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Music Review: Meg Myers is angry, anguished, exciting on new album

This cover image released by 300 Entertainment shows "Take Me to the Disco," by Meg Myers. (300 Entertainment via AP)

(AP) -- Meg Myers, "Take Me to the Disco" (300 Entertainment)

    If you assume from the title of Meg Myers' new album that she's taken a fun and frivolous turn, you'll be sorely mistaken. Thrilled, but very mistaken.

    The superb "Take Me to the Disco" finds Myers angry, anguished, raw and obsessed with mortality. Take just three song titles from the rocker's sophomore album -- "The Death of Me," ''Little Black Death" and "Funeral." Oblivion is never very far on the 12-track album. In "Tear Me to Pieces," she notes: "The rapture's trying to kill me." On "Done" she vows to "rip right through your beating heart."

    As the Talking Heads might say, "This ain't no party, this ain't no disco/This ain't no fooling around."

    Myers definitely isn't fooling around and there's no denying the woman's sheer talent, both as a songwriter and as a singer who can go from kittenish to face-melting in the same song.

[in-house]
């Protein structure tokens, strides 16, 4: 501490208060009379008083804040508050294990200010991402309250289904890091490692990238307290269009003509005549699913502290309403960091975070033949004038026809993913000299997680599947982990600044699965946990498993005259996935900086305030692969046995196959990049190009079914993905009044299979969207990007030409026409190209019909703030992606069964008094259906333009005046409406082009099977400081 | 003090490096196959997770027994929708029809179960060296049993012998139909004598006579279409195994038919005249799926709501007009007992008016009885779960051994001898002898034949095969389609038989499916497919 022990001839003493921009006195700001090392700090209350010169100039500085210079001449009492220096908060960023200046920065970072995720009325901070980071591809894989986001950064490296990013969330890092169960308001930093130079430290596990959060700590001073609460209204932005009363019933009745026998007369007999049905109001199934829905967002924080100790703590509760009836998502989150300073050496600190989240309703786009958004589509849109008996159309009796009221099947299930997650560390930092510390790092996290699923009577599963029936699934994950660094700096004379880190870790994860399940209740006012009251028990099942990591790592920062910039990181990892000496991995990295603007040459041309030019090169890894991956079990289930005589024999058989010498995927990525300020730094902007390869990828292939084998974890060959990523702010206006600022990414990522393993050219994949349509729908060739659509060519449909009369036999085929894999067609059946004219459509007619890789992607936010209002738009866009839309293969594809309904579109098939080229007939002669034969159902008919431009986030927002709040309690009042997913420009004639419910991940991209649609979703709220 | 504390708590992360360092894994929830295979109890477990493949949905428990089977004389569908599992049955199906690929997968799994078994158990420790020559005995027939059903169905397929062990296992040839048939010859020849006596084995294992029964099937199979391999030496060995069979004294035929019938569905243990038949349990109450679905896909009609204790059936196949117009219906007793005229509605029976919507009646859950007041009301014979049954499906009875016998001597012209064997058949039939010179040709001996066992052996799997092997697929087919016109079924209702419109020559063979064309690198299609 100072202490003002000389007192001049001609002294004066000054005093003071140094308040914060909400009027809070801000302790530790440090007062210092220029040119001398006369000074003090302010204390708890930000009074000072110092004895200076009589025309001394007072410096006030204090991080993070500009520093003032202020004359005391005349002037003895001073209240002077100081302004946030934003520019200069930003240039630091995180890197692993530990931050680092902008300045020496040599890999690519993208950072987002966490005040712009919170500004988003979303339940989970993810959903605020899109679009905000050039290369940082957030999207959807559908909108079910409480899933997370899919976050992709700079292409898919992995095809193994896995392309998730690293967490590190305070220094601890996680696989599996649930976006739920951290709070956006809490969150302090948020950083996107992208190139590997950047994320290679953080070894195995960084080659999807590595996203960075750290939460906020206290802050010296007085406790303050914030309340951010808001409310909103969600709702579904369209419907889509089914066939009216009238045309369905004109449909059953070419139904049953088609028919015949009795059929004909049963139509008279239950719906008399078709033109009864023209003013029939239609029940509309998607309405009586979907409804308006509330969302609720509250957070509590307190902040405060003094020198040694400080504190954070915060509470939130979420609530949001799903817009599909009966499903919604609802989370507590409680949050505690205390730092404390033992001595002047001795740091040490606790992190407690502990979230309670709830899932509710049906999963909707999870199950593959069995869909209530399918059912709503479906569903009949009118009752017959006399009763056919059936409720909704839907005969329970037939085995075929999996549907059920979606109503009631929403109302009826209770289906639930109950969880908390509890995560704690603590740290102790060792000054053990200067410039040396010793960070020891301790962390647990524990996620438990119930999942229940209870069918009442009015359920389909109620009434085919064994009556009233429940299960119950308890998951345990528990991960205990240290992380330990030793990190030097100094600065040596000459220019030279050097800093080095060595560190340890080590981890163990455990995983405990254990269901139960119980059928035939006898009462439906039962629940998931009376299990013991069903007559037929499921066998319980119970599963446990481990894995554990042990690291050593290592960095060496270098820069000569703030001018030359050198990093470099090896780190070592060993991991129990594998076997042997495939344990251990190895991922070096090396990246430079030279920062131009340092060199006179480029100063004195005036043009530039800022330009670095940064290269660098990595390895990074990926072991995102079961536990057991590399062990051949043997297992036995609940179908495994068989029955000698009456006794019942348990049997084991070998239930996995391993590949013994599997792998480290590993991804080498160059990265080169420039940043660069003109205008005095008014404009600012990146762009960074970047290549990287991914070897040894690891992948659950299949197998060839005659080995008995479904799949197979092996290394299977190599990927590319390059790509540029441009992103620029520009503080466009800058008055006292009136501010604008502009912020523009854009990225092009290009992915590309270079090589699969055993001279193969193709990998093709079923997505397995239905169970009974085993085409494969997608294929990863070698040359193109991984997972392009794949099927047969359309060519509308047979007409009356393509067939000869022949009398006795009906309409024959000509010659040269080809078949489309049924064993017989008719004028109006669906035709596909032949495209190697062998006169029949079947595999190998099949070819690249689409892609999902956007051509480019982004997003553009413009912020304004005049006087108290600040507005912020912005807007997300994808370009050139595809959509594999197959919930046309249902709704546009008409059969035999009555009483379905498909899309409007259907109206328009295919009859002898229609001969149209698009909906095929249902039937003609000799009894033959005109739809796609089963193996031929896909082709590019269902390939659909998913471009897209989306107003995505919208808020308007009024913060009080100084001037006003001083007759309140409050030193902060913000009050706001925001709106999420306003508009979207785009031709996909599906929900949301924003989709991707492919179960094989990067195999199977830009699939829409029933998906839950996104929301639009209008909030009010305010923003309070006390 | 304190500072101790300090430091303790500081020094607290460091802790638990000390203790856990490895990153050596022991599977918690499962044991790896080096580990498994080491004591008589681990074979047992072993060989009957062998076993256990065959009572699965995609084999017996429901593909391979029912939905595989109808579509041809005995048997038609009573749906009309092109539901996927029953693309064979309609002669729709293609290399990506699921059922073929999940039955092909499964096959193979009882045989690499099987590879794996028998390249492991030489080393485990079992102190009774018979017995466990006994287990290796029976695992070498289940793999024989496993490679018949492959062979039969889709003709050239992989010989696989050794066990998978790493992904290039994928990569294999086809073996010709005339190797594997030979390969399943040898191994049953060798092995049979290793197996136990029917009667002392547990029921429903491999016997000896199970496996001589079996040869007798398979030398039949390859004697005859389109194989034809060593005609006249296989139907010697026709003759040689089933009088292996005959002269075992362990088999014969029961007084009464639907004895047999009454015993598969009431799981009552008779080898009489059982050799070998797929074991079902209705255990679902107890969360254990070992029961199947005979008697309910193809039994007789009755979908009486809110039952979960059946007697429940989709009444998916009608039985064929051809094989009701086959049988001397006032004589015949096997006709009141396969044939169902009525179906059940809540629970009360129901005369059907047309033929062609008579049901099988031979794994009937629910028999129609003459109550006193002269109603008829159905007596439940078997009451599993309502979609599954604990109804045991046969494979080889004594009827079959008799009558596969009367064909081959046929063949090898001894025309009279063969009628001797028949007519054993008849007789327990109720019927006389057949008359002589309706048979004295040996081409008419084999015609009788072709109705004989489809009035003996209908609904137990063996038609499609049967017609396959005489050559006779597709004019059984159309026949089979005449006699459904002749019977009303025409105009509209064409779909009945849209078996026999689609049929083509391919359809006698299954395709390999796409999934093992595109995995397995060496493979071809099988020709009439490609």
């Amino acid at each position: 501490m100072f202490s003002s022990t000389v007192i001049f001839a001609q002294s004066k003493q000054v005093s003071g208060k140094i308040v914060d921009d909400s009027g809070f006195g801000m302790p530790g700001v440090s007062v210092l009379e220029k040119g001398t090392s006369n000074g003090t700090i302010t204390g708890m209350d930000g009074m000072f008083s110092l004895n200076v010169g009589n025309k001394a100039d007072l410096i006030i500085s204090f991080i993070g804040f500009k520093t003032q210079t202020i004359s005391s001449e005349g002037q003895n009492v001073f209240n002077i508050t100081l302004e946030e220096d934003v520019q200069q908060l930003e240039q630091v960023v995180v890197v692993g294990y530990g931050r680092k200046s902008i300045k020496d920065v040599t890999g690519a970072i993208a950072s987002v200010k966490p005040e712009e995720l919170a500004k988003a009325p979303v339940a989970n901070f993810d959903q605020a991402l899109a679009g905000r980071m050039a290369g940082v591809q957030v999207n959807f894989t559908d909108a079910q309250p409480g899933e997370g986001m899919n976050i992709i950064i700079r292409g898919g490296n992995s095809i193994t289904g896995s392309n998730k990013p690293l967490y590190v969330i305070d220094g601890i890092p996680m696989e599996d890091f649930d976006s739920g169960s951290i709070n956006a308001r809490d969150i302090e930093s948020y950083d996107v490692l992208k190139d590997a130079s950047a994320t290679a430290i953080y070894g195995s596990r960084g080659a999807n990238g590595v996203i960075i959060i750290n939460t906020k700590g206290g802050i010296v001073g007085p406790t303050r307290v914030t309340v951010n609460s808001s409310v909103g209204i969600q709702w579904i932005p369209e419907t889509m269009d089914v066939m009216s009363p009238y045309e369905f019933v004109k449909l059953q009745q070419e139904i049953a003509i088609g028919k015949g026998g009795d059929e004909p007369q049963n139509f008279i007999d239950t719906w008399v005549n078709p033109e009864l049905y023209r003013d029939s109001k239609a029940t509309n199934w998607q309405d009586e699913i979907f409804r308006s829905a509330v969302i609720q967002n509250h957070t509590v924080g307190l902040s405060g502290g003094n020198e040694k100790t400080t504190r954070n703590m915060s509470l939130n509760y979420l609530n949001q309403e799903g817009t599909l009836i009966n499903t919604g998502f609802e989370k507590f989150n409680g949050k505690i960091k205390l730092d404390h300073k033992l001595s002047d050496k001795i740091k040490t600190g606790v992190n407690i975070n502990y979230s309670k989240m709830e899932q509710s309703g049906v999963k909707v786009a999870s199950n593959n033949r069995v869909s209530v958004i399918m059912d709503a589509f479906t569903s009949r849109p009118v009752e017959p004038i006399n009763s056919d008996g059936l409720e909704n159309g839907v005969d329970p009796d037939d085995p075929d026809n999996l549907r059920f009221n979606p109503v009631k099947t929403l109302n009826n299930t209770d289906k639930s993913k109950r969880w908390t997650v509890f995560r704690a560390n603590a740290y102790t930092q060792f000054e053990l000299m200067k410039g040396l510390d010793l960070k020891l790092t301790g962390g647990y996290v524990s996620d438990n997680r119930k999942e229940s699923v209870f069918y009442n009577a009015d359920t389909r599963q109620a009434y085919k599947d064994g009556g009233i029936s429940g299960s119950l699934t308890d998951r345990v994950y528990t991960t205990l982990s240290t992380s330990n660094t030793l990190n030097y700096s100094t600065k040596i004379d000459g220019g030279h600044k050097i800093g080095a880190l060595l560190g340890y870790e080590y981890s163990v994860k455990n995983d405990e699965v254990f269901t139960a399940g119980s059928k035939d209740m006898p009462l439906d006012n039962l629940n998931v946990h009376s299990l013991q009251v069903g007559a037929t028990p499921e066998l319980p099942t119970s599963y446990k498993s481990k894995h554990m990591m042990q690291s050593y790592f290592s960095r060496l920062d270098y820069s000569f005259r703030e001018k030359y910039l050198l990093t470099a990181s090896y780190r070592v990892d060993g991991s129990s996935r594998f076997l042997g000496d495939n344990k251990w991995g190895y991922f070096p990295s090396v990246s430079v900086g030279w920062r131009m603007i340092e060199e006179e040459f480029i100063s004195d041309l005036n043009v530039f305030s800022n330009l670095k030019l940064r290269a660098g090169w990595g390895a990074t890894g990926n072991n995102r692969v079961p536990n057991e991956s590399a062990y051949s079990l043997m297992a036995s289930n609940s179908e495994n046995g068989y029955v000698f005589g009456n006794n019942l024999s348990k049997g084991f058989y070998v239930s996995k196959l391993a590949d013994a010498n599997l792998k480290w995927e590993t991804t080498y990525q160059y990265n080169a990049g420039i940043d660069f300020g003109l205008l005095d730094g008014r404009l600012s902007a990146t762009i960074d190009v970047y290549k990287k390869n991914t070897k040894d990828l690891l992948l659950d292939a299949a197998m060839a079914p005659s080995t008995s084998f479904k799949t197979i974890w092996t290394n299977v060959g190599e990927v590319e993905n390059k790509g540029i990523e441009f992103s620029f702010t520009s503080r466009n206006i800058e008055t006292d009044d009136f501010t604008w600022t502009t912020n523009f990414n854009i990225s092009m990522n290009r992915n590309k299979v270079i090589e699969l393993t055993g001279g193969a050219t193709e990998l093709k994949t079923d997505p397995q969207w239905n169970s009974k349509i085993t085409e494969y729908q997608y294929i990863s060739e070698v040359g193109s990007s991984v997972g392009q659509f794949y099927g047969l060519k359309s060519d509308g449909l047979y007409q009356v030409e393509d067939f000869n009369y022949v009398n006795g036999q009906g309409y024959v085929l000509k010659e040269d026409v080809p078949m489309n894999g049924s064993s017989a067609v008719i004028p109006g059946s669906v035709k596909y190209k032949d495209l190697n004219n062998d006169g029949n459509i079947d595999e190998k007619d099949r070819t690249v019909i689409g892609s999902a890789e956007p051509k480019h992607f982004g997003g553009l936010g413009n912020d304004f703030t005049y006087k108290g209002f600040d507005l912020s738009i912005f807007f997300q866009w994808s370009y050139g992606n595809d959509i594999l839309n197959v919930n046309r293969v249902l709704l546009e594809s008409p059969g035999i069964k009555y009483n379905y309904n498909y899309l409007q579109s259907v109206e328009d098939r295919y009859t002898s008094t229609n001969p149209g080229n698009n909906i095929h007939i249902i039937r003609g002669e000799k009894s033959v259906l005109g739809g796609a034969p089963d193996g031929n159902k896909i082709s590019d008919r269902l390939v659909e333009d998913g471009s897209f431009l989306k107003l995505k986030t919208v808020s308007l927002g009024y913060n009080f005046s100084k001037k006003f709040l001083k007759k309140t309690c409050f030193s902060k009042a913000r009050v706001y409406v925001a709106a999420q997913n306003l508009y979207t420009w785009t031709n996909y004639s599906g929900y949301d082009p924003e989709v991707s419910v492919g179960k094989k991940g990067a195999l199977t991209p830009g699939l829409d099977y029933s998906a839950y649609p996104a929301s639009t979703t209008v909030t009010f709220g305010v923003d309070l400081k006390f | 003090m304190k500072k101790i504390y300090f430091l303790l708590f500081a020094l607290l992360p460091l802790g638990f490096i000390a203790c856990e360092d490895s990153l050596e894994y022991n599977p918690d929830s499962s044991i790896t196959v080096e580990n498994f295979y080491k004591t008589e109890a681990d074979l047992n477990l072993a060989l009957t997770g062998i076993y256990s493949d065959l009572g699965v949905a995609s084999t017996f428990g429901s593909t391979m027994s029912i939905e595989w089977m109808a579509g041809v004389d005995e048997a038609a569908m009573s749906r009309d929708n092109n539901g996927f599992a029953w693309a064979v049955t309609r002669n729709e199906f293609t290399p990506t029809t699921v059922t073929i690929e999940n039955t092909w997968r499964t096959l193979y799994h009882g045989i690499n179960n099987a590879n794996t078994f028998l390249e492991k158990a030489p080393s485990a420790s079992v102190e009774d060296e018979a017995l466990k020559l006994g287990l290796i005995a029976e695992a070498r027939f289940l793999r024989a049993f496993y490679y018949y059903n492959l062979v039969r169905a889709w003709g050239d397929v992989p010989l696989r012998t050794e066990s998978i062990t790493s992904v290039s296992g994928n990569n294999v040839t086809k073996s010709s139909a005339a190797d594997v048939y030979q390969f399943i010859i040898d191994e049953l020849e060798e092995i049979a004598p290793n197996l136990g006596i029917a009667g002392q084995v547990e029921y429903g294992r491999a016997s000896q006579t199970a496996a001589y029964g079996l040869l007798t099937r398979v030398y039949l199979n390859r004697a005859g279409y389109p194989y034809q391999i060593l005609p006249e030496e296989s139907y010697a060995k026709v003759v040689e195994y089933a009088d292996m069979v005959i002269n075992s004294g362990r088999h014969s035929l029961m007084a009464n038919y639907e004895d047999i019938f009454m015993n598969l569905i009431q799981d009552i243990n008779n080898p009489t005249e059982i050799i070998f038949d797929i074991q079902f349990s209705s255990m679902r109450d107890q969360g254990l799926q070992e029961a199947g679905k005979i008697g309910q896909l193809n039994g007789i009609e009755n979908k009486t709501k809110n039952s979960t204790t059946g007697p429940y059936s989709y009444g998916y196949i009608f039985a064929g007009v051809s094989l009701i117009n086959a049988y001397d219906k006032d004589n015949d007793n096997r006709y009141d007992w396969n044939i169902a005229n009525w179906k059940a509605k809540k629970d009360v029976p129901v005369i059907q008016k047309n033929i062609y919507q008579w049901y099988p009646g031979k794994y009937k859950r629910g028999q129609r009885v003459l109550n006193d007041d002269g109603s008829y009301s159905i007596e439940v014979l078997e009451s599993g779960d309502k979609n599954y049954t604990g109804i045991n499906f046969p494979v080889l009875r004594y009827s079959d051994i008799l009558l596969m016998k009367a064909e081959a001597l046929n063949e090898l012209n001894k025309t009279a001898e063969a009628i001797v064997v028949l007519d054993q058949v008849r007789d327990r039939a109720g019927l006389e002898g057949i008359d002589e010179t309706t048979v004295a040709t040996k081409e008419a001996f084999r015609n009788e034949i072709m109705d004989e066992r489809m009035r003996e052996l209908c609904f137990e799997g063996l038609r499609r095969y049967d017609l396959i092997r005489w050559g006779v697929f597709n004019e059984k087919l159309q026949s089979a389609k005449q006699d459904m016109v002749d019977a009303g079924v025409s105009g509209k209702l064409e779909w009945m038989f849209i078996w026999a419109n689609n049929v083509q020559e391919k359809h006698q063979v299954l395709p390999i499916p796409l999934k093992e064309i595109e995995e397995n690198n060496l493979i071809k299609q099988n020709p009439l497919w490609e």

"Take Me to the Disco" is Myers' first album since she left a major label to go independent following her excellent 2015 debut "Sorry," which drew comparisons to Alanis Morissette.

    The corporate breakup inspired the independence anthem, "Numb," a grungy masterpiece. "You think you want the best for me," she sings. "But nothing really matters/If you force it, it won't come/I guess I'm feeling numb." It's the best kiss-off to a record company since Sara Bareilles' "Love Song."

    Myers has turned to Christian "Leggy" Langdon to co-write nine of the songs and produce the album. He also adds vocals to "The Death of Me," which may remind some of Gotye's "Somebody That I Used to Know." They've added a string section for six songs, which nicely add texture, especially on the dark Nine Inch Nails-like "Jealous Sea."

    If Myers reminded some of Morissette on the last album, this one will recall Kate Bush, especially the standout "Tourniquet" and the moody "Some People," which conjures up a smoke-filled lake at night. Every song shows off an exciting artist, like on "Done," where you breathlessly wait for her to build to her roar.

    "Little Black Death" might be the closest to a disco song Myers has on the new album -- a techno banger with lyrics in the grave -- but we didn't come to dance. We came to bow before a genuine rock goddess.

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